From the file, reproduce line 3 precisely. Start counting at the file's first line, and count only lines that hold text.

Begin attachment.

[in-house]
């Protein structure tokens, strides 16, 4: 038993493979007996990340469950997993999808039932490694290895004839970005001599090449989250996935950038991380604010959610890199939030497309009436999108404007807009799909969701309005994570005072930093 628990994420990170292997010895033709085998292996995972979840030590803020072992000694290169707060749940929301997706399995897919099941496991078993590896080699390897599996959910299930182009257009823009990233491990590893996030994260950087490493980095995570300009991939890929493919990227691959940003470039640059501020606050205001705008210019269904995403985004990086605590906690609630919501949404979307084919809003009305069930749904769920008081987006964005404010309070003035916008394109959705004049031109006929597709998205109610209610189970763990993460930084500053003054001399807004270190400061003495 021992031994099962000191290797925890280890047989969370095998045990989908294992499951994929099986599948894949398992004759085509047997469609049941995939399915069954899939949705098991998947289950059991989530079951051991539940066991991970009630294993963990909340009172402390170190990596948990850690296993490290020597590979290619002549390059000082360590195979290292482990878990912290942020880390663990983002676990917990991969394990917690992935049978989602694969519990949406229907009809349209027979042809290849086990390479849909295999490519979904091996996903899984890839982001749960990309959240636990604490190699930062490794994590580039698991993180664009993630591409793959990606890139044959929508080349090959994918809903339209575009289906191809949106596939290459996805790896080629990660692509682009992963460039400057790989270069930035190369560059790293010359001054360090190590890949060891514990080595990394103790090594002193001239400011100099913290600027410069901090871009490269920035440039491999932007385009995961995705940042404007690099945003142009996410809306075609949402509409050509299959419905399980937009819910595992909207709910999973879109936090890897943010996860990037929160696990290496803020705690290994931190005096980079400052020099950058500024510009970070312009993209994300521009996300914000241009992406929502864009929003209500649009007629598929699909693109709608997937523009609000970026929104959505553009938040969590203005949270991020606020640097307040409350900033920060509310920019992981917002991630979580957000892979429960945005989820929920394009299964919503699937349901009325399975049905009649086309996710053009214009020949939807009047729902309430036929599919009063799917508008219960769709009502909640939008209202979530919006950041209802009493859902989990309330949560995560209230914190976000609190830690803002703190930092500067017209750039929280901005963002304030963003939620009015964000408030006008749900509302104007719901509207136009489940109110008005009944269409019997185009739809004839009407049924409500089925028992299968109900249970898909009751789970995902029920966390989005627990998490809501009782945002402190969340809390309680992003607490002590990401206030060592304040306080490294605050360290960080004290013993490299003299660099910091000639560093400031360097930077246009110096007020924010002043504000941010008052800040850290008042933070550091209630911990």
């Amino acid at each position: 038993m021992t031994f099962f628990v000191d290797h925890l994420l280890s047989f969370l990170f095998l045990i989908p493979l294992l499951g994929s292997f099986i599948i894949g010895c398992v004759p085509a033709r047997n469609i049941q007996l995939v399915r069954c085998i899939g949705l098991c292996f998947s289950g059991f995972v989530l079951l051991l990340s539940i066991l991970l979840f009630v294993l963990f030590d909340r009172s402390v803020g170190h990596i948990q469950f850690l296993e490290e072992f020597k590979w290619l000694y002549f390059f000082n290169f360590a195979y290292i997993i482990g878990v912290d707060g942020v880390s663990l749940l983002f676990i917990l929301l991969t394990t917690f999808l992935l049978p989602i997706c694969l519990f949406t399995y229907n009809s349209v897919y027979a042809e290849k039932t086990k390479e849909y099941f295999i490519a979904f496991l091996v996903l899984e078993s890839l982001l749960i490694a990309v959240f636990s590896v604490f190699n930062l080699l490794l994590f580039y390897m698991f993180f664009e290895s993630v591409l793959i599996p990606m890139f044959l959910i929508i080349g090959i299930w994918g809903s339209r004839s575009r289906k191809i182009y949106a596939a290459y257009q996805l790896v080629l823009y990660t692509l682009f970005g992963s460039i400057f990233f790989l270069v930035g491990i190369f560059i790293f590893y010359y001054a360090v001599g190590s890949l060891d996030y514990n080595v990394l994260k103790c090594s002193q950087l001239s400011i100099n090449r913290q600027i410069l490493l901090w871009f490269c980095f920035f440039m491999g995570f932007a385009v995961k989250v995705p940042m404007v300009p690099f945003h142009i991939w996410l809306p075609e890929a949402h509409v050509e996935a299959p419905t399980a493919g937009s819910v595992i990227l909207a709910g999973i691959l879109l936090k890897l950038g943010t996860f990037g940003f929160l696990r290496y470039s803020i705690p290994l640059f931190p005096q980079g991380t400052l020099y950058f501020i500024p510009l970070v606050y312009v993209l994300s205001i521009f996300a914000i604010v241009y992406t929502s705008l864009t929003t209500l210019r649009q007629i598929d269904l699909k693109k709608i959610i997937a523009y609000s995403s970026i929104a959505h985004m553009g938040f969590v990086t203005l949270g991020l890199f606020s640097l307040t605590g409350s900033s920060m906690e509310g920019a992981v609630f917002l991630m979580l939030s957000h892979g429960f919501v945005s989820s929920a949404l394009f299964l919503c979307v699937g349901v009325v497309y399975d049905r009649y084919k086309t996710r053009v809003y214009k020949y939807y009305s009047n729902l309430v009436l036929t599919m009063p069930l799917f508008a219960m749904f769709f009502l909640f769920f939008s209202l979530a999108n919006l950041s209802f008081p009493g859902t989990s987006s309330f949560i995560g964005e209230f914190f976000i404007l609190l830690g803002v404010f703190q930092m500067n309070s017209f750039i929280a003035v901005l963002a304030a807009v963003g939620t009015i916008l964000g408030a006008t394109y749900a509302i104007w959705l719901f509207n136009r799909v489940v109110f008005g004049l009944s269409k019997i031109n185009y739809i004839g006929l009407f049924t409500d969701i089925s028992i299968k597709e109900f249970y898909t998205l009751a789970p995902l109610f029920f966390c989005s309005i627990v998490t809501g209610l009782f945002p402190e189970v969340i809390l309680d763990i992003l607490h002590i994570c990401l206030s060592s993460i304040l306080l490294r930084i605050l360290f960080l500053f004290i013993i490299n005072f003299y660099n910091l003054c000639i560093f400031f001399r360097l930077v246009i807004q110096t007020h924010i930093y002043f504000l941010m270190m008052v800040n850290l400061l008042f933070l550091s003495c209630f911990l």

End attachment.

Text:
């Amino acid at each position: 038993m021992t031994f099962f628990v000191d290797h925890l994420l280890s047989f969370l990170f095998l045990i989908p493979l294992l499951g994929s292997f099986i599948i894949g010895c398992v004759p085509a033709r047997n469609i049941q007996l995939v399915r069954c085998i899939g949705l098991c292996f998947s289950g059991f995972v989530l079951l051991l990340s539940i066991l991970l979840f009630v294993l963990f030590d909340r009172s402390v803020g170190h990596i948990q469950f850690l296993e490290e072992f020597k590979w290619l000694y002549f390059f000082n290169f360590a195979y290292i997993i482990g878990v912290d707060g942020v880390s663990l749940l983002f676990i917990l929301l991969t394990t917690f999808l992935l049978p989602i997706c694969l519990f949406t399995y229907n009809s349209v897919y027979a042809e290849k039932t086990k390479e849909y099941f295999i490519a979904f496991l091996v996903l899984e078993s890839l982001l749960i490694a990309v959240f636990s590896v604490f190699n930062l080699l490794l994590f580039y390897m698991f993180f664009e290895s993630v591409l793959i599996p990606m890139f044959l959910i929508i080349g090959i299930w994918g809903s339209r004839s575009r289906k191809i182009y949106a596939a290459y257009q996805l790896v080629l823009y990660t692509l682009f970005g992963s460039i400057f990233f790989l270069v930035g491990i190369f560059i790293f590893y010359y001054a360090v001599g190590s890949l060891d996030y514990n080595v990394l994260k103790c090594s002193q950087l001239s400011i100099n090449r913290q600027i410069l490493l901090w871009f490269c980095f920035f440039m491999g995570f932007a385009v995961k989250v995705p940042m404007v300009p690099f945003h142009i991939w996410l809306p075609e890929a949402h509409v050509e996935a299959p419905t399980a493919g937009s819910v595992i990227l909207a709910g999973i691959l879109l936090k890897l950038g943010t996860f990037g940003f929160l696990r290496y470039s803020i705690p290994l640059f931190p005096q980079g991380t400052l020099y950058f501020i500024p510009l970070v606050y312009v993209l994300s205001i521009f996300a914000i604010v241009y992406t929502s705008l864009t929003t209500l210019r649009q007629i598929d269904l699909k693109k709608i959610i997937a523009y609000s995403s970026i929104a959505h985004m553009g938040f969590v990086t203005l949270g991020l890199f606020s640097l307040t605590g409350s900033s920060m906690e509310g920019a992981v609630f917002l991630m979580l939030s957000h892979g429960f919501v945005s989820s929920a949404l394009f299964l919503c979307v699937g349901v009325v497309y399975d049905r009649y084919k086309t996710r053009v809003y214009k020949y939807y009305s009047n729902l309430v009436l036929t599919m009063p069930l799917f508008a219960m749904f769709f009502l909640f769920f939008s209202l979530a999108n919006l950041s209802f008081p009493g859902t989990s987006s309330f949560i995560g964005e209230f914190f976000i404007l609190l830690g803002v404010f703190q930092m500067n309070s017209f750039i929280a003035v901005l963002a304030a807009v963003g939620t009015i916008l964000g408030a006008t394109y749900a509302i104007w959705l719901f509207n136009r799909v489940v109110f008005g004049l009944s269409k019997i031109n185009y739809i004839g006929l009407f049924t409500d969701i089925s028992i299968k597709e109900f249970y898909t998205l009751a789970p995902l109610f029920f966390c989005s309005i627990v998490t809501g209610l009782f945002p402190e189970v969340i809390l309680d763990i992003l607490h002590i994570c990401l206030s060592s993460i304040l306080l490294r930084i605050l360290f960080l500053f004290i013993i490299n005072f003299y660099n910091l003054c000639i560093f400031f001399r360097l930077v246009i807004q110096t007020h924010i930093y002043f504000l941010m270190m008052v800040n850290l400061l008042f933070l550091s003495c209630f911990l």